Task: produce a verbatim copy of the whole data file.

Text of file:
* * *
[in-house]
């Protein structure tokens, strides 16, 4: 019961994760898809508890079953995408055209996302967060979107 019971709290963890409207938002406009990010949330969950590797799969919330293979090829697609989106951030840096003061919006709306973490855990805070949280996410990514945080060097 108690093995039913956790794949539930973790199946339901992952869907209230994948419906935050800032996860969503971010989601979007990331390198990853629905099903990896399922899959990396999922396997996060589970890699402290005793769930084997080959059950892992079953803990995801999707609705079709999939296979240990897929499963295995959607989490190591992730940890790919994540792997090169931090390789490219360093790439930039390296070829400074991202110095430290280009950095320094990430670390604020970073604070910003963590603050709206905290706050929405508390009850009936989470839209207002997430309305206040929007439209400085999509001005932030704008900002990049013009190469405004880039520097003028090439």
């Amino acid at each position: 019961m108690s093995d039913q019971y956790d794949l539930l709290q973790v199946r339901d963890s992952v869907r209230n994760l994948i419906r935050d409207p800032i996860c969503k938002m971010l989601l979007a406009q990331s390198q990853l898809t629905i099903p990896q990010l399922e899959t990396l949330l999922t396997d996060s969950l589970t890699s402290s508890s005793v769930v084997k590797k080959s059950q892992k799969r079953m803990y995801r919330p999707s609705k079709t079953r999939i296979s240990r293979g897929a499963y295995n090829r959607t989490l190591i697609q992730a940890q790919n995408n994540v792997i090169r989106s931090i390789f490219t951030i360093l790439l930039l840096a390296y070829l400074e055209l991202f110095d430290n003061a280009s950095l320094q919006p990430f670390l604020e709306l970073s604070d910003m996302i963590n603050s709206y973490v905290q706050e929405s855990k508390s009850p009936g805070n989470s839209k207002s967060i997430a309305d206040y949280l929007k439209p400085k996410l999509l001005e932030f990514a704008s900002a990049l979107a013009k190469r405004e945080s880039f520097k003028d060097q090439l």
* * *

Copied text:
[in-house]
């Protein structure tokens, strides 16, 4: 019961994760898809508890079953995408055209996302967060979107 019971709290963890409207938002406009990010949330969950590797799969919330293979090829697609989106951030840096003061919006709306973490855990805070949280996410990514945080060097 108690093995039913956790794949539930973790199946339901992952869907209230994948419906935050800032996860969503971010989601979007990331390198990853629905099903990896399922899959990396999922396997996060589970890699402290005793769930084997080959059950892992079953803990995801999707609705079709999939296979240990897929499963295995959607989490190591992730940890790919994540792997090169931090390789490219360093790439930039390296070829400074991202110095430290280009950095320094990430670390604020970073604070910003963590603050709206905290706050929405508390009850009936989470839209207002997430309305206040929007439209400085999509001005932030704008900002990049013009190469405004880039520097003028090439």
């Amino acid at each position: 019961m108690s093995d039913q019971y956790d794949l539930l709290q973790v199946r339901d963890s992952v869907r209230n994760l994948i419906r935050d409207p800032i996860c969503k938002m971010l989601l979007a406009q990331s390198q990853l898809t629905i099903p990896q990010l399922e899959t990396l949330l999922t396997d996060s969950l589970t890699s402290s508890s005793v769930v084997k590797k080959s059950q892992k799969r079953m803990y995801r919330p999707s609705k079709t079953r999939i296979s240990r293979g897929a499963y295995n090829r959607t989490l190591i697609q992730a940890q790919n995408n994540v792997i090169r989106s931090i390789f490219t951030i360093l790439l930039l840096a390296y070829l400074e055209l991202f110095d430290n003061a280009s950095l320094q919006p990430f670390l604020e709306l970073s604070d910003m996302i963590n603050s709206y973490v905290q706050e929405s855990k508390s009850p009936g805070n989470s839209k207002s967060i997430a309305d206040y949280l929007k439209p400085k996410l999509l001005e932030f990514a704008s900002a990049l979107a013009k190469r405004e945080s880039f520097k003028d060097q090439l």